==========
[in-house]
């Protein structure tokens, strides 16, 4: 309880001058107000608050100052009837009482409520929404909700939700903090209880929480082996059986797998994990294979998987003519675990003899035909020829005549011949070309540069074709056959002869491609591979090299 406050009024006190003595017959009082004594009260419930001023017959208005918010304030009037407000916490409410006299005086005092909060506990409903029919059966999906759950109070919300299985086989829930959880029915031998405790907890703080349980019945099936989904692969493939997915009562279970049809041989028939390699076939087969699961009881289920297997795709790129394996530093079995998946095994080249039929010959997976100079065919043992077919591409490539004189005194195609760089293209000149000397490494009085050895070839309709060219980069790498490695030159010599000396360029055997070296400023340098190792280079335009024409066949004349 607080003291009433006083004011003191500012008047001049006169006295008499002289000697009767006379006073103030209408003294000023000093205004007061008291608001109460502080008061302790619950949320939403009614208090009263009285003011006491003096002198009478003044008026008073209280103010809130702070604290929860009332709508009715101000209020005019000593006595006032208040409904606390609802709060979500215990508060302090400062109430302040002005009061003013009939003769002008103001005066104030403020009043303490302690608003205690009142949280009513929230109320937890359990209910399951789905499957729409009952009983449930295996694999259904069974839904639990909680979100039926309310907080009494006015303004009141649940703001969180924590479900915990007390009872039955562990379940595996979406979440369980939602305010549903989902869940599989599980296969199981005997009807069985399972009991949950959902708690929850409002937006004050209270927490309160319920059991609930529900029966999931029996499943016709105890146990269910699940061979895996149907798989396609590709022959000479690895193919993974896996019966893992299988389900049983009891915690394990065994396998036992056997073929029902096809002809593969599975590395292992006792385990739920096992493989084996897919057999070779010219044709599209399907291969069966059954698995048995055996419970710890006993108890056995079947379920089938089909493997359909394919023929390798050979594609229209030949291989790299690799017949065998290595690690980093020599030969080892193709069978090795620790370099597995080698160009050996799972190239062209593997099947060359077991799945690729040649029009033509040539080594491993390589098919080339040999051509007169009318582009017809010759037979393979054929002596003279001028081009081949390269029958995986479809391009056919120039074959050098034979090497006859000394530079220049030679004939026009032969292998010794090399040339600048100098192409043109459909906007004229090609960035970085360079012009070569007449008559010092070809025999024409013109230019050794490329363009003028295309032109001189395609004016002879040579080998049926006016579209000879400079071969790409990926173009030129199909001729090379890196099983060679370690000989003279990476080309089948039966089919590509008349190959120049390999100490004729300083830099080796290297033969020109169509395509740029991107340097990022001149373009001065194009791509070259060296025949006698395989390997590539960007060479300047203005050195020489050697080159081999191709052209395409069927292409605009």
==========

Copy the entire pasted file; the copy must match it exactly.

[in-house]
């Protein structure tokens, strides 16, 4: 309880001058107000608050100052009837009482409520929404909700939700903090209880929480082996059986797998994990294979998987003519675990003899035909020829005549011949070309540069074709056959002869491609591979090299 406050009024006190003595017959009082004594009260419930001023017959208005918010304030009037407000916490409410006299005086005092909060506990409903029919059966999906759950109070919300299985086989829930959880029915031998405790907890703080349980019945099936989904692969493939997915009562279970049809041989028939390699076939087969699961009881289920297997795709790129394996530093079995998946095994080249039929010959997976100079065919043992077919591409490539004189005194195609760089293209000149000397490494009085050895070839309709060219980069790498490695030159010599000396360029055997070296400023340098190792280079335009024409066949004349 607080003291009433006083004011003191500012008047001049006169006295008499002289000697009767006379006073103030209408003294000023000093205004007061008291608001109460502080008061302790619950949320939403009614208090009263009285003011006491003096002198009478003044008026008073209280103010809130702070604290929860009332709508009715101000209020005019000593006595006032208040409904606390609802709060979500215990508060302090400062109430302040002005009061003013009939003769002008103001005066104030403020009043303490302690608003205690009142949280009513929230109320937890359990209910399951789905499957729409009952009983449930295996694999259904069974839904639990909680979100039926309310907080009494006015303004009141649940703001969180924590479900915990007390009872039955562990379940595996979406979440369980939602305010549903989902869940599989599980296969199981005997009807069985399972009991949950959902708690929850409002937006004050209270927490309160319920059991609930529900029966999931029996499943016709105890146990269910699940061979895996149907798989396609590709022959000479690895193919993974896996019966893992299988389900049983009891915690394990065994396998036992056997073929029902096809002809593969599975590395292992006792385990739920096992493989084996897919057999070779010219044709599209399907291969069966059954698995048995055996419970710890006993108890056995079947379920089938089909493997359909394919023929390798050979594609229209030949291989790299690799017949065998290595690690980093020599030969080892193709069978090795620790370099597995080698160009050996799972190239062209593997099947060359077991799945690729040649029009033509040539080594491993390589098919080339040999051509007169009318582009017809010759037979393979054929002596003279001028081009081949390269029958995986479809391009056919120039074959050098034979090497006859000394530079220049030679004939026009032969292998010794090399040339600048100098192409043109459909906007004229090609960035970085360079012009070569007449008559010092070809025999024409013109230019050794490329363009003028295309032109001189395609004016002879040579080998049926006016579209000879400079071969790409990926173009030129199909001729090379890196099983060679370690000989003279990476080309089948039966089919590509008349190959120049390999100490004729300083830099080796290297033969020109169509395509740029991107340097990022001149373009001065194009791509070259060296025949006698395989390997590539960007060479300047203005050195020489050697080159081999191709052209395409069927292409605009």